Media costs money. So to help you make sure you’re getting the best return from that media spend, this week we look at data for a specific industry: customer perception of what makes a travel ad effective, by age group.
Read on to see the chart (and grab it for your own presentations), along with analysis and commentary from MarketingSherpa and Wendy Olson Killion, Global Senior Director, Business Development, Expedia Media Solutions.
(As seen in the MarketingSherpa Chart of the Week newsletter. Click to get a free subscription to the latest research and case studies from MarketingSherpa.)
In April 2017, Expedia Media Solutions surveyed 1,001 Americans who booked online travel in the past year and asked them …
How can ads help influence your decision-making process?
Younger generations think they want appealing deals from a travel ad …
Generation Z (18-23 years old), millennials (24-35) and Generation X (36-55) all chose “the deals advertised look appealing” as the biggest way ads influence their decision-making process. Millennials were slightly more likely to feel this way than other generations, with two-thirds (67%) choosing this response.
While using an incentive (like a deal) in your advertising could be a good way to get more clicks and more sales, use it with caution. Incentives should just be that extra little bit that tips a customer to purchase, or you can destroy your margins.
Natural variability in travel pricing based on supply and demand and discounts can help drive activity for a nonessential purchase like travel. But the best way to protect your margins is to have a strong value proposition and build a customer base focused on value rather than price shopping.
This is true for all industries, but Wendy Olson Killion, Global Senior Director, Business Development, Expedia Media Solutions, provided an idea from the travel industry to get you thinking.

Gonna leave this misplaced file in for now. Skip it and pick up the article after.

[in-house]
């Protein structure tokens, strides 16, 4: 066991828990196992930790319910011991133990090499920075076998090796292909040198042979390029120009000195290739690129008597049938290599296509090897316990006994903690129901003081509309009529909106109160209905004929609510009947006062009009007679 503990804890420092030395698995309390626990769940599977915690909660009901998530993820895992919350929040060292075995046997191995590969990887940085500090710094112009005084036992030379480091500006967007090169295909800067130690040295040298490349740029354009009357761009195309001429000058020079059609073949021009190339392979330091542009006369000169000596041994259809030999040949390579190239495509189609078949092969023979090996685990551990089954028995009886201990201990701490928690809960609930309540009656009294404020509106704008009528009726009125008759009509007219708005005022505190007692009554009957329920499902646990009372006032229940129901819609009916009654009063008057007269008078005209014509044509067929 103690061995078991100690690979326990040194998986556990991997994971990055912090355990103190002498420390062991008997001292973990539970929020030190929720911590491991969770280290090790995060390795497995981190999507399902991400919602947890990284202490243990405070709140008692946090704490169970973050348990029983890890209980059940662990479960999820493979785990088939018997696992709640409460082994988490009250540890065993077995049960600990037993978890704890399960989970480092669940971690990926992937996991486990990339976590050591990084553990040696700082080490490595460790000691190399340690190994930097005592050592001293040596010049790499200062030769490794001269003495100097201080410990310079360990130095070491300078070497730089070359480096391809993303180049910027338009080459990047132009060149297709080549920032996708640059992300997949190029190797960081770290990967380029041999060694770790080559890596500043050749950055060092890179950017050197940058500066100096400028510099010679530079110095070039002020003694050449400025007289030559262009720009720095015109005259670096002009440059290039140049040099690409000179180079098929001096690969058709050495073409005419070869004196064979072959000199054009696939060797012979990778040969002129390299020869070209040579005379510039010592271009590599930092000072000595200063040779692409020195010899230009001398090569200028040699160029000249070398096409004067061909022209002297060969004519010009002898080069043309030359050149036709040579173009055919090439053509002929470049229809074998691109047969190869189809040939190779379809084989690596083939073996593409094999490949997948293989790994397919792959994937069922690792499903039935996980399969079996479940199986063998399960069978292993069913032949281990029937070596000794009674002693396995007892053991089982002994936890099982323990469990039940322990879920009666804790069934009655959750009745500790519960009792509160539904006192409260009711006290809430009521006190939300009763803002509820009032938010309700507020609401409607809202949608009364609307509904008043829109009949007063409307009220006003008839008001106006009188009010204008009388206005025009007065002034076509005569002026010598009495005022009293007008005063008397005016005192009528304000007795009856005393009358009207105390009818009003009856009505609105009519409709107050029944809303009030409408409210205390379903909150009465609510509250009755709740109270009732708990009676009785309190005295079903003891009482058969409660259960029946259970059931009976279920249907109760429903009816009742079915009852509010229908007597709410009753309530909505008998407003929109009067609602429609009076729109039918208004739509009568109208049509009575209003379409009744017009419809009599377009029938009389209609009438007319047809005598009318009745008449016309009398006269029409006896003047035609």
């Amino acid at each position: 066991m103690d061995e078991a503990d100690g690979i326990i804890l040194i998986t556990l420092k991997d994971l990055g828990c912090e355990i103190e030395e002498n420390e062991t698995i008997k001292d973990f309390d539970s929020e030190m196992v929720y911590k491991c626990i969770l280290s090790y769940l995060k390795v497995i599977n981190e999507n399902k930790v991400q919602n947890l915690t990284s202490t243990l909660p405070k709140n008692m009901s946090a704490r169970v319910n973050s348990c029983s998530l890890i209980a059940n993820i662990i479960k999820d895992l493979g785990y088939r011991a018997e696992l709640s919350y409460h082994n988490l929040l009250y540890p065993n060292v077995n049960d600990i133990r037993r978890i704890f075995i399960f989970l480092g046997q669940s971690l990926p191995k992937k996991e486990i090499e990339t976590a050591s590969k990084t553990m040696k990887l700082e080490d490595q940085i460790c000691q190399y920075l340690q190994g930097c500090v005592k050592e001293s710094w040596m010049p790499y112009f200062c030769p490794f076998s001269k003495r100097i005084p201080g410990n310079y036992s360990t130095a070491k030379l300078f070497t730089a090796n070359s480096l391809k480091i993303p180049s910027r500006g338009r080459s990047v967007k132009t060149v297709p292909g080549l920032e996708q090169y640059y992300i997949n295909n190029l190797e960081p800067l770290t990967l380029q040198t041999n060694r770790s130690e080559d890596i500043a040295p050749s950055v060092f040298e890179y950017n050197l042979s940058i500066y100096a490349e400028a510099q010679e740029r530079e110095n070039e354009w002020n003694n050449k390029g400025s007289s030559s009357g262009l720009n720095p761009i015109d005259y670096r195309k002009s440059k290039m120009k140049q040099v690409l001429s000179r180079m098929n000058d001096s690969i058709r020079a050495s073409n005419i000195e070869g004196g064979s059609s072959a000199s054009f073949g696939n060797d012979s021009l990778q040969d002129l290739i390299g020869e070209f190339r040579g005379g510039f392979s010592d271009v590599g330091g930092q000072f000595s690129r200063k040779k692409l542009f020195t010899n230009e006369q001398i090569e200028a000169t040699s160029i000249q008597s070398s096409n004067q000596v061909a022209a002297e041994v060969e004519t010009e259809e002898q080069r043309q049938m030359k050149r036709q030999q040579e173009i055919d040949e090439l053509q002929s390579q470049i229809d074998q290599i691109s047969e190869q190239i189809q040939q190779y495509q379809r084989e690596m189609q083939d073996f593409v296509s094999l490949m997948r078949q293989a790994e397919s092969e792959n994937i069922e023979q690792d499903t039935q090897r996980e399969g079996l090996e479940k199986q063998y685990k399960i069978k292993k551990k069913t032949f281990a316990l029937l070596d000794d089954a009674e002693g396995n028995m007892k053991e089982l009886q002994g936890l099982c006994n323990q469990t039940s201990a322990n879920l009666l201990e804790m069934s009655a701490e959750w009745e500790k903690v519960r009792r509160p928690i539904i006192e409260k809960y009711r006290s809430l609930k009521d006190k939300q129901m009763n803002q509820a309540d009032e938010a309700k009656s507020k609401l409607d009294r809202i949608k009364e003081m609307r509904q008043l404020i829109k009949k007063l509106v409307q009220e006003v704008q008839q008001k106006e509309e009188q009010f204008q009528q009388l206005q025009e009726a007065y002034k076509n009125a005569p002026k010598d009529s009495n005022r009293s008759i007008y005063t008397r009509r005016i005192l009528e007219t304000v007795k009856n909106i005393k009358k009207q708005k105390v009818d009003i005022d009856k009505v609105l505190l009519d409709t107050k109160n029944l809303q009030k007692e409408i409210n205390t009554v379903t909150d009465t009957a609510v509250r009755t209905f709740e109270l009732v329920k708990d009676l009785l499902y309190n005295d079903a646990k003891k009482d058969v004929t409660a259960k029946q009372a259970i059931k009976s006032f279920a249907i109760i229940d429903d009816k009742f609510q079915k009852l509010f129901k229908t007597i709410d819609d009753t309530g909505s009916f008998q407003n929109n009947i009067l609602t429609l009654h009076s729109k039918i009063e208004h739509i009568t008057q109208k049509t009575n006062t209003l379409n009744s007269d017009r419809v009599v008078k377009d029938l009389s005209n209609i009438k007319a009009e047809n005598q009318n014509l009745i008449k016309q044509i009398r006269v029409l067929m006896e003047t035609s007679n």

“While deals and promotions are an effective marketing tool, they are not the only way to capture attention and convert potential shoppers. When asked to prioritize the factors that help them plan a trip, travelers across all generations said that activities and unique or ‘once-in-a-lifetime experiences’ were more important than price,” she said.
Here’s an example of adding unique value from The Hawaii Tourism Authority’s “Discover Your Aloha” campaign. The headline in the display ad offered “The trip of a lifetime, designed by you.”
When people clicked on the ad, they were taken to a microsite landing page that said, “Use your webcam and immerse yourself in the world of Hawai’i to create a personalized itinerary.”
Using a cutting-edge facial recognition platform that measured response to a video (for example, a smile), the microsite offered a recommended trip based on the site visitor’s facial responses.
Overall, the campaign resulted in a 115:1 return on ad spend (ROAS).
When looking to increase conversion on your ads, deals and other incentives are certainly a short-term fix. But consider what other ways you can add long-term value based on the needs of customers in your industry.
… Baby boomers think they want informative ads
While many boomers (55+) also want appealing deals (61%), the top response from this generation was “the content in the ad is informative.” (66%)
Informative ads can be a service to consumers, by presenting the data they need to make the best decision for them. So, think of questions your customer might have about the purchase or conversion decision, and how you can help them become more informed.
Here’s an example from the travel industry. “For hotel brands, informative content could include location such as proximity to public transportation, tourist attractions or other hotspots. It could also mean highlighting hotel room features or amenities such as a pool, gym, spa or free Wi-Fi,” Killion said.
Explore behavioral data and run experiments to discover what customers truly want
One note of caution on the data: As with any survey, it provides customers’ opinions of what they want. It is a good first step to understand overall trends of customer perception so you can better serve them. As Killion put it, “This is exactly why we do this research in the first place — to be customer-first marketers.”
But don’t stop at the data in this chart. Use it to spur new questions in your team about how your brand can best serve existing and prospective customers. Then dive into your customer data and conduct experiments with your customers to see what they truly want. In other words, use customer opinion to fuel further inquiries into customer behavior.
Sometimes, customers think they want something but act for reasons even they don’t understand.
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